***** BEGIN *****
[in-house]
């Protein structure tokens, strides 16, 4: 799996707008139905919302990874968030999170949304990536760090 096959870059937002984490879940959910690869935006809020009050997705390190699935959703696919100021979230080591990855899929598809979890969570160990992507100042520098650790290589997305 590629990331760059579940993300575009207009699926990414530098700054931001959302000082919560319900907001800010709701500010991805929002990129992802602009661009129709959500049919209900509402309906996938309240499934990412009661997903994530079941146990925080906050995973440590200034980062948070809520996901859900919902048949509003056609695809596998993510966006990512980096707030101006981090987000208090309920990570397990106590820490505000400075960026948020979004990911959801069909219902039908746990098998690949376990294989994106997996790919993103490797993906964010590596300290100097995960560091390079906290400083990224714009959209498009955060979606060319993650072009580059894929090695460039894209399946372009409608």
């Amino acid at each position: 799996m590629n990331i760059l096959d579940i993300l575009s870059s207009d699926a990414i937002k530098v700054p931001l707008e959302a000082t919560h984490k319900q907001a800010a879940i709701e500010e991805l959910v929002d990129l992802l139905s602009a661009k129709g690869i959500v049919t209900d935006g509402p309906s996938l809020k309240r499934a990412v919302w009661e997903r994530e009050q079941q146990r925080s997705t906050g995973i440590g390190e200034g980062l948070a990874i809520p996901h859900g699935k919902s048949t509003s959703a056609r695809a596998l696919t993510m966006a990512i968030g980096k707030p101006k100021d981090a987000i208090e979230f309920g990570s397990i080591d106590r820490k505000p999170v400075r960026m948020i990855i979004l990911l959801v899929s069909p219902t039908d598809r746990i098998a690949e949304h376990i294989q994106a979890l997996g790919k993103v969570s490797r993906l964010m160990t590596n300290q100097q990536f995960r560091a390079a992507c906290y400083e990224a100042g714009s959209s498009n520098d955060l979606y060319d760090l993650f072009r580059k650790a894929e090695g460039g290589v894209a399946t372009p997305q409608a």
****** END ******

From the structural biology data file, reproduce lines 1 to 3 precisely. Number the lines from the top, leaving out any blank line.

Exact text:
[in-house]
């Protein structure tokens, strides 16, 4: 799996707008139905919302990874968030999170949304990536760090 096959870059937002984490879940959910690869935006809020009050997705390190699935959703696919100021979230080591990855899929598809979890969570160990992507100042520098650790290589997305 590629990331760059579940993300575009207009699926990414530098700054931001959302000082919560319900907001800010709701500010991805929002990129992802602009661009129709959500049919209900509402309906996938309240499934990412009661997903994530079941146990925080906050995973440590200034980062948070809520996901859900919902048949509003056609695809596998993510966006990512980096707030101006981090987000208090309920990570397990106590820490505000400075960026948020979004990911959801069909219902039908746990098998690949376990294989994106997996790919993103490797993906964010590596300290100097995960560091390079906290400083990224714009959209498009955060979606060319993650072009580059894929090695460039894209399946372009409608």
């Amino acid at each position: 799996m590629n990331i760059l096959d579940i993300l575009s870059s207009d699926a990414i937002k530098v700054p931001l707008e959302a000082t919560h984490k319900q907001a800010a879940i709701e500010e991805l959910v929002d990129l992802l139905s602009a661009k129709g690869i959500v049919t209900d935006g509402p309906s996938l809020k309240r499934a990412v919302w009661e997903r994530e009050q079941q146990r925080s997705t906050g995973i440590g390190e200034g980062l948070a990874i809520p996901h859900g699935k919902s048949t509003s959703a056609r695809a596998l696919t993510m966006a990512i968030g980096k707030p101006k100021d981090a987000i208090e979230f309920g990570s397990i080591d106590r820490k505000p999170v400075r960026m948020i990855i979004l990911l959801v899929s069909p219902t039908d598809r746990i098998a690949e949304h376990i294989q994106a979890l997996g790919k993103v969570s490797r993906l964010m160990t590596n300290q100097q990536f995960r560091a390079a992507c906290y400083e990224a100042g714009s959209s498009n520098d955060l979606y060319d760090l993650f072009r580059k650790a894929e090695g460039g290589v894209a399946t372009p997305q409608a």